r group, and that’s kind of strange to me.

Q. Which art medium is your favorite?

Definitely colored pencil. Almost everything I do is in colored pencil, but I’ve just started learning how to paint because I’d like to finish pieces a lot faster. I remember a couple years ago I was volunteering at the library for hours every day, so I would come up to the ladies that worked there and say “Hey, you have a pet right?” to try and get commissions to save up for various summer camps. A ton of people refused me, but once someone finally said yes I felt a lot of pressure to make it perfect. With colored pencils, I feel like I have so much control where every stroke of fur can be drawn perfectly. I felt a lot more confident working in that medium. After I finished my first commission, more and more people began asking and I realized how much I enjoyed working in colored pencil even more.

Q. What is your favorite piece of art you’ve made so far?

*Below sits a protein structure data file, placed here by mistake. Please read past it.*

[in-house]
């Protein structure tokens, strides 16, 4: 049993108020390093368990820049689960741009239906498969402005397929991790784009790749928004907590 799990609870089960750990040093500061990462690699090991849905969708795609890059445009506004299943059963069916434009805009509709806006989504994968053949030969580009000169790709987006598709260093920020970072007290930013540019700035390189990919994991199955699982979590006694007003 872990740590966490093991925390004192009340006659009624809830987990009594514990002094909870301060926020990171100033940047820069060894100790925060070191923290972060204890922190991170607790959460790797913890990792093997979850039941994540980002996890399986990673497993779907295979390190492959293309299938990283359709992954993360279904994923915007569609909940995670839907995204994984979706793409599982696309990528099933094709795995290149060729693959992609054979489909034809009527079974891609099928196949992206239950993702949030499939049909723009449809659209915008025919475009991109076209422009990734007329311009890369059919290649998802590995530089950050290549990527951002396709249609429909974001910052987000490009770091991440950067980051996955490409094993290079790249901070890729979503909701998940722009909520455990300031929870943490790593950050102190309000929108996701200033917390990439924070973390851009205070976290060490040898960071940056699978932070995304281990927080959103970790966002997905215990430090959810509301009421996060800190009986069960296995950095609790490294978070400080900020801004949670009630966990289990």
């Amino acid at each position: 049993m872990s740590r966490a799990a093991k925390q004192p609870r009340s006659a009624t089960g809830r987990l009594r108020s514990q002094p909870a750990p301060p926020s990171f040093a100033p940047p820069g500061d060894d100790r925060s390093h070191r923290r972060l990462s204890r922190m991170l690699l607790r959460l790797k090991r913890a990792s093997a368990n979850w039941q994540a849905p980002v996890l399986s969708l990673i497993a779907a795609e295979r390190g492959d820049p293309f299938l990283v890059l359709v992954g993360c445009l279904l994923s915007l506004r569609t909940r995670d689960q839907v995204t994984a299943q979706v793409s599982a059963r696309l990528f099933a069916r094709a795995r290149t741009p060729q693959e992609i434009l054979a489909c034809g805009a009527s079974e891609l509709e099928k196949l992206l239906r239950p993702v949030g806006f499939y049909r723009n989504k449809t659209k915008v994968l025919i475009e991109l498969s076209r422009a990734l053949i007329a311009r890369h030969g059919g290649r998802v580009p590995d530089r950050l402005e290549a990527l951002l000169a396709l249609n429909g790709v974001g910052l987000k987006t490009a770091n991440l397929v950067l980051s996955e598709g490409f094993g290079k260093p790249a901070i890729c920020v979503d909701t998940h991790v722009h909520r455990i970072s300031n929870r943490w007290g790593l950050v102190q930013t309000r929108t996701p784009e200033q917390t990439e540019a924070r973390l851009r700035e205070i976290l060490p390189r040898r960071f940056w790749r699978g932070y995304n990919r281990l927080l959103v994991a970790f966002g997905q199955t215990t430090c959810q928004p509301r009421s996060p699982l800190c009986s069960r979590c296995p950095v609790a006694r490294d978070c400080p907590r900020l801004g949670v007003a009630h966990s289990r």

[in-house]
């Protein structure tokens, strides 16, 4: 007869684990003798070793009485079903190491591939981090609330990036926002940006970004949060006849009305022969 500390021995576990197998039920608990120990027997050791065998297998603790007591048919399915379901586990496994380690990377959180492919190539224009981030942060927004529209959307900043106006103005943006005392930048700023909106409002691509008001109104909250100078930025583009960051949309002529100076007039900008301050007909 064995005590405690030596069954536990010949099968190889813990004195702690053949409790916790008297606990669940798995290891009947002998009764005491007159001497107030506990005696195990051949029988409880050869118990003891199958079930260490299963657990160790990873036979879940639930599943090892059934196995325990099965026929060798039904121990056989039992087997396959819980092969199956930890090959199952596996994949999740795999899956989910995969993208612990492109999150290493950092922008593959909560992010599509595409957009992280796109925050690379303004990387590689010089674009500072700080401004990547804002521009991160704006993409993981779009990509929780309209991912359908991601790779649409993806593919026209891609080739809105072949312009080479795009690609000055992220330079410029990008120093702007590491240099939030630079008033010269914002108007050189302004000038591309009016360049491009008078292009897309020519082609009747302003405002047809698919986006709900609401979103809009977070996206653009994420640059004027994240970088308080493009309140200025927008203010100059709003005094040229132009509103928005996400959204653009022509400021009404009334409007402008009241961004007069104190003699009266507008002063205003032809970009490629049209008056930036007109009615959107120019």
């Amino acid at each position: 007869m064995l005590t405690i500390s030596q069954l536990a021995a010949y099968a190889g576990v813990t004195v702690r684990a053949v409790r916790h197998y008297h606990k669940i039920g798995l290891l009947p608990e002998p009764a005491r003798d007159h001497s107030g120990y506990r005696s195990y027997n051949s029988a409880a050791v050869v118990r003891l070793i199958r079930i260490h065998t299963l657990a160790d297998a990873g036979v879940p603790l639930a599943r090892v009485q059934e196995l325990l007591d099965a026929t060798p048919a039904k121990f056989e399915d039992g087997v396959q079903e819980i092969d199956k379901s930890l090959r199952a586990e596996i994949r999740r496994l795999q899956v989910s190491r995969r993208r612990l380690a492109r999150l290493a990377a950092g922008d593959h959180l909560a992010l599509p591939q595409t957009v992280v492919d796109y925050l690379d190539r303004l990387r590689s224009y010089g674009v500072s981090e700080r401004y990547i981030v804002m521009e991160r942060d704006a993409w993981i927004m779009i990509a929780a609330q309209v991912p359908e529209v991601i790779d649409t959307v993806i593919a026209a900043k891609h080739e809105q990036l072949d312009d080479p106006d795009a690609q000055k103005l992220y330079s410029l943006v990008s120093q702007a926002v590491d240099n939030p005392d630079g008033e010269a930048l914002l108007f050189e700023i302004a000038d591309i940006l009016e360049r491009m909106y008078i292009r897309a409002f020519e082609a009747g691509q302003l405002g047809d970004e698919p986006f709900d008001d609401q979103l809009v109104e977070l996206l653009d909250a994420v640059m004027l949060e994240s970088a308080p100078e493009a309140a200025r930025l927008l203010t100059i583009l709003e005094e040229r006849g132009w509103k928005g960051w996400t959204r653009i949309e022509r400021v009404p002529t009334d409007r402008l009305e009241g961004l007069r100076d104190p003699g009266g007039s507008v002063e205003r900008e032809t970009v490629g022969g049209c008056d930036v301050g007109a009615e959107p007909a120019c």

So I made these dolls, and they were supposed to be a collaboration with another artist on Instagram who’s a lot more well known than me. They make dolls too, and I had suggested that they make a snowflake doll for Christmas but they had wanted me to do it, so we ended up just making some together. The headdresses on the dolls came about after seeing the concept art for Elsa from frozen who had this giant snowflake headdress that I loved. Personally, I think it’s a lot better than what was used in the final movie, which to me was quite boring. But after I started making them and showing them to people, people would tell me how Russian they looked. It turns out I had actually made a kokoshnik, which is a traditional Russian headdress. I also took inspiration from the Dutch but overall they had turned out much more Russian than I had expected.